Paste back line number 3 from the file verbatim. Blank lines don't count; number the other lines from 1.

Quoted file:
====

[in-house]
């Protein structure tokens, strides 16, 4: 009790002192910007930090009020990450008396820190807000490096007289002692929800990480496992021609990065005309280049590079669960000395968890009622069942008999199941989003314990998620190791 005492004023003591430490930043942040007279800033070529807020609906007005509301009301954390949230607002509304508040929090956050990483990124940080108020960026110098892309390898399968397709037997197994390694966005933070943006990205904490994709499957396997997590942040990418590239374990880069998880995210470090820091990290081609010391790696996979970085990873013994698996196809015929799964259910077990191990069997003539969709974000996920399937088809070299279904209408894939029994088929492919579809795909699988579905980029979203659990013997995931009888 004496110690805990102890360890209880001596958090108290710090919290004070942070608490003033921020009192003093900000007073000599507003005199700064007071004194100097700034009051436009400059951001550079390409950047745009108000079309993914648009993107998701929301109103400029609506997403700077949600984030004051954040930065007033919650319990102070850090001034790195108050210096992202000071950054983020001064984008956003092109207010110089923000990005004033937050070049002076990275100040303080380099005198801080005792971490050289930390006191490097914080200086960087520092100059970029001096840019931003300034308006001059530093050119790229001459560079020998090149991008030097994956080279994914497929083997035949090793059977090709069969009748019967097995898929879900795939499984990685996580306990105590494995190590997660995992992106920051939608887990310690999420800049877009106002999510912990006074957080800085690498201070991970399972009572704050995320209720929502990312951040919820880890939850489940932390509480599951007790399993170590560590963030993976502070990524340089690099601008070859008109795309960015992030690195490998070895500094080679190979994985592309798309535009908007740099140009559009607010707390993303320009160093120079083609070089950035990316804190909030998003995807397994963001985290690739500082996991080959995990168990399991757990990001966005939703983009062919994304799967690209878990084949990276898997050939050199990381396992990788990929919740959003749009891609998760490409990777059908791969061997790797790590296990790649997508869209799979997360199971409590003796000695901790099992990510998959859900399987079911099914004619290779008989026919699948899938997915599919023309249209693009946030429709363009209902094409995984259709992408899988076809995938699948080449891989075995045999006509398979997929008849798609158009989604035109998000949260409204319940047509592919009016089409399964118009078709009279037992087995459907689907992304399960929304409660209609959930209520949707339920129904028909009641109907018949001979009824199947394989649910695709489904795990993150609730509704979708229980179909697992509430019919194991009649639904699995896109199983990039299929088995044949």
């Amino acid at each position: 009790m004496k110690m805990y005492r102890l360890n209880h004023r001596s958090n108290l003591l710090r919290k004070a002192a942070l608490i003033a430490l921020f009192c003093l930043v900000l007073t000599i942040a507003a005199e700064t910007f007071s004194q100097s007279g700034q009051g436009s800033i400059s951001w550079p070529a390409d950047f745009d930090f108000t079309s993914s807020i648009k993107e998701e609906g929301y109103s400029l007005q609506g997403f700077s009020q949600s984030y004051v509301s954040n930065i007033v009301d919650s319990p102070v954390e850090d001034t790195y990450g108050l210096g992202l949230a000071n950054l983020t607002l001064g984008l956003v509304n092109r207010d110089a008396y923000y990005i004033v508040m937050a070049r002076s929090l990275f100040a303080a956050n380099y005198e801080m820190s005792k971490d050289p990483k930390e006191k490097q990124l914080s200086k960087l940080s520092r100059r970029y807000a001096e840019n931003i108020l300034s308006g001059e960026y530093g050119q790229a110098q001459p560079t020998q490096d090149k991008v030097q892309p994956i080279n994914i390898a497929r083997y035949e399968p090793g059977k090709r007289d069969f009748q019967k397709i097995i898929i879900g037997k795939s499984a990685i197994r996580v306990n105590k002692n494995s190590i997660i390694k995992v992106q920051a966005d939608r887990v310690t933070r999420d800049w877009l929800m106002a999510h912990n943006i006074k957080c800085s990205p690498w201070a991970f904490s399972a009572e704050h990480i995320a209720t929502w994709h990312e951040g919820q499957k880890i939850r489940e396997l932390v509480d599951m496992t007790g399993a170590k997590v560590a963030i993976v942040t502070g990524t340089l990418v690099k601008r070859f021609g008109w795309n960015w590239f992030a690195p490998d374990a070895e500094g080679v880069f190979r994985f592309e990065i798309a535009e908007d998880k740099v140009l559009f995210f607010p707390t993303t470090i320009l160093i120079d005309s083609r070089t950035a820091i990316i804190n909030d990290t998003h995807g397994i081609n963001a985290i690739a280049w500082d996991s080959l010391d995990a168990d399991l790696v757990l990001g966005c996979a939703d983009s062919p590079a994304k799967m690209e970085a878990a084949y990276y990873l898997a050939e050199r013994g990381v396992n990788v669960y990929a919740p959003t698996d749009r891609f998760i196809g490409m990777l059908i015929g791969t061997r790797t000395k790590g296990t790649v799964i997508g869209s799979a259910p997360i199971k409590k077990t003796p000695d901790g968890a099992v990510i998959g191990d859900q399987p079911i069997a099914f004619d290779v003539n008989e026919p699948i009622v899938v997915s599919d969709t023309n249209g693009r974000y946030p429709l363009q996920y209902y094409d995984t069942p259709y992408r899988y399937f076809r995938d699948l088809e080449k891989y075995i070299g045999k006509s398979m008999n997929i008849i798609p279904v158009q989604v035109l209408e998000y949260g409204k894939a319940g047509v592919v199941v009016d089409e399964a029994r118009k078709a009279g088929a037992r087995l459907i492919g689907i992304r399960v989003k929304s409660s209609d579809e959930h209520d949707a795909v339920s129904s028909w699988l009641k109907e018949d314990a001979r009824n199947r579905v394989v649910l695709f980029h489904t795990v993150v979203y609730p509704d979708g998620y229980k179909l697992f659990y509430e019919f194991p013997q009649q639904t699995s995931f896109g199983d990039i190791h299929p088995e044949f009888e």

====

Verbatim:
């Amino acid at each position: 009790m004496k110690m805990y005492r102890l360890n209880h004023r001596s958090n108290l003591l710090r919290k004070a002192a942070l608490i003033a430490l921020f009192c003093l930043v900000l007073t000599i942040a507003a005199e700064t910007f007071s004194q100097s007279g700034q009051g436009s800033i400059s951001w550079p070529a390409d950047f745009d930090f108000t079309s993914s807020i648009k993107e998701e609906g929301y109103s400029l007005q609506g997403f700077s009020q949600s984030y004051v509301s954040n930065i007033v009301d919650s319990p102070v954390e850090d001034t790195y990450g108050l210096g992202l949230a000071n950054l983020t607002l001064g984008l956003v509304n092109r207010d110089a008396y923000y990005i004033v508040m937050a070049r002076s929090l990275f100040a303080a956050n380099y005198e801080m820190s005792k971490d050289p990483k930390e006191k490097q990124l914080s200086k960087l940080s520092r100059r970029y807000a001096e840019n931003i108020l300034s308006g001059e960026y530093g050119q790229a110098q001459p560079t020998q490096d090149k991008v030097q892309p994956i080279n994914i390898a497929r083997y035949e399968p090793g059977k090709r007289d069969f009748q019967k397709i097995i898929i879900g037997k795939s499984a990685i197994r996580v306990n105590k002692n494995s190590i997660i390694k995992v992106q920051a966005d939608r887990v310690t933070r999420d800049w877009l929800m106002a999510h912990n943006i006074k957080c800085s990205p690498w201070a991970f904490s399972a009572e704050h990480i995320a209720t929502w994709h990312e951040g919820q499957k880890i939850r489940e396997l932390v509480d599951m496992t007790g399993a170590k997590v560590a963030i993976v942040t502070g990524t340089l990418v690099k601008r070859f021609g008109w795309n960015w590239f992030a690195p490998d374990a070895e500094g080679v880069f190979r994985f592309e990065i798309a535009e908007d998880k740099v140009l559009f995210f607010p707390t993303t470090i320009l160093i120079d005309s083609r070089t950035a820091i990316i804190n909030d990290t998003h995807g397994i081609n963001a985290i690739a280049w500082d996991s080959l010391d995990a168990d399991l790696v757990l990001g966005c996979a939703d983009s062919p590079a994304k799967m690209e970085a878990a084949y990276y990873l898997a050939e050199r013994g990381v396992n990788v669960y990929a919740p959003t698996d749009r891609f998760i196809g490409m990777l059908i015929g791969t061997r790797t000395k790590g296990t790649v799964i997508g869209s799979a259910p997360i199971k409590k077990t003796p000695d901790g968890a099992v990510i998959g191990d859900q399987p079911i069997a099914f004619d290779v003539n008989e026919p699948i009622v899938v997915s599919d969709t023309n249209g693009r974000y946030p429709l363009q996920y209902y094409d995984t069942p259709y992408r899988y399937f076809r995938d699948l088809e080449k891989y075995i070299g045999k006509s398979m008999n997929i008849i798609p279904v158009q989604v035109l209408e998000y949260g409204k894939a319940g047509v592919v199941v009016d089409e399964a029994r118009k078709a009279g088929a037992r087995l459907i492919g689907i992304r399960v989003k929304s409660s209609d579809e959930h209520d949707a795909v339920s129904s028909w699988l009641k109907e018949d314990a001979r009824n199947r579905v394989v649910l695709f980029h489904t795990v993150v979203y609730p509704d979708g998620y229980k179909l697992f659990y509430e019919f194991p013997q009649q639904t699995s995931f896109g199983d990039i190791h299929p088995e044949f009888e």